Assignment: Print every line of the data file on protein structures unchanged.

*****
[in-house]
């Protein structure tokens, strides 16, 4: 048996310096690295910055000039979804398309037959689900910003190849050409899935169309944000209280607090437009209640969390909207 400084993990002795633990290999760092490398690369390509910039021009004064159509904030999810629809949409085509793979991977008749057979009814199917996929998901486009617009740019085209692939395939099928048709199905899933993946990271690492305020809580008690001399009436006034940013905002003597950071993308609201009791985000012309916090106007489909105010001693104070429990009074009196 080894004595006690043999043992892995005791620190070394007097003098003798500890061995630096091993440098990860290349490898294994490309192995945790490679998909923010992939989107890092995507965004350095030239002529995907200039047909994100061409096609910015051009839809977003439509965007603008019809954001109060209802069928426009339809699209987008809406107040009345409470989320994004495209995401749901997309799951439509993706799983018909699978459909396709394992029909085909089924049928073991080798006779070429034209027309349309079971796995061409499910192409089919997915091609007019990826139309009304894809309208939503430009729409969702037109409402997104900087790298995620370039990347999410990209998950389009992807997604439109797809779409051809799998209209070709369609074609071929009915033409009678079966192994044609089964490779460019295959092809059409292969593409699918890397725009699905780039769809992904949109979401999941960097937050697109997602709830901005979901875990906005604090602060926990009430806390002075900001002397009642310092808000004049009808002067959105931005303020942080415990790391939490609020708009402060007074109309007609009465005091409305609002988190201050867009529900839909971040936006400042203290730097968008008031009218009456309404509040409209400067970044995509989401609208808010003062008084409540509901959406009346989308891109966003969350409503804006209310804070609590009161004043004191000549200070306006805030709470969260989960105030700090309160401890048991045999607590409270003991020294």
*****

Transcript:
[in-house]
């Protein structure tokens, strides 16, 4: 048996310096690295910055000039979804398309037959689900910003190849050409899935169309944000209280607090437009209640969390909207 400084993990002795633990290999760092490398690369390509910039021009004064159509904030999810629809949409085509793979991977008749057979009814199917996929998901486009617009740019085209692939395939099928048709199905899933993946990271690492305020809580008690001399009436006034940013905002003597950071993308609201009791985000012309916090106007489909105010001693104070429990009074009196 080894004595006690043999043992892995005791620190070394007097003098003798500890061995630096091993440098990860290349490898294994490309192995945790490679998909923010992939989107890092995507965004350095030239002529995907200039047909994100061409096609910015051009839809977003439509965007603008019809954001109060209802069928426009339809699209987008809406107040009345409470989320994004495209995401749901997309799951439509993706799983018909699978459909396709394992029909085909089924049928073991080798006779070429034209027309349309079971796995061409499910192409089919997915091609007019990826139309009304894809309208939503430009729409969702037109409402997104900087790298995620370039990347999410990209998950389009992807997604439109797809779409051809799998209209070709369609074609071929009915033409009678079966192994044609089964490779460019295959092809059409292969593409699918890397725009699905780039769809992904949109979401999941960097937050697109997602709830901005979901875990906005604090602060926990009430806390002075900001002397009642310092808000004049009808002067959105931005303020942080415990790391939490609020708009402060007074109309007609009465005091409305609002988190201050867009529900839909971040936006400042203290730097968008008031009218009456309404509040409209400067970044995509989401609208808010003062008084409540509901959406009346989308891109966003969350409503804006209310804070609590009161004043004191000549200070306006805030709470969260989960105030700090309160401890048991045999607590409270003991020294």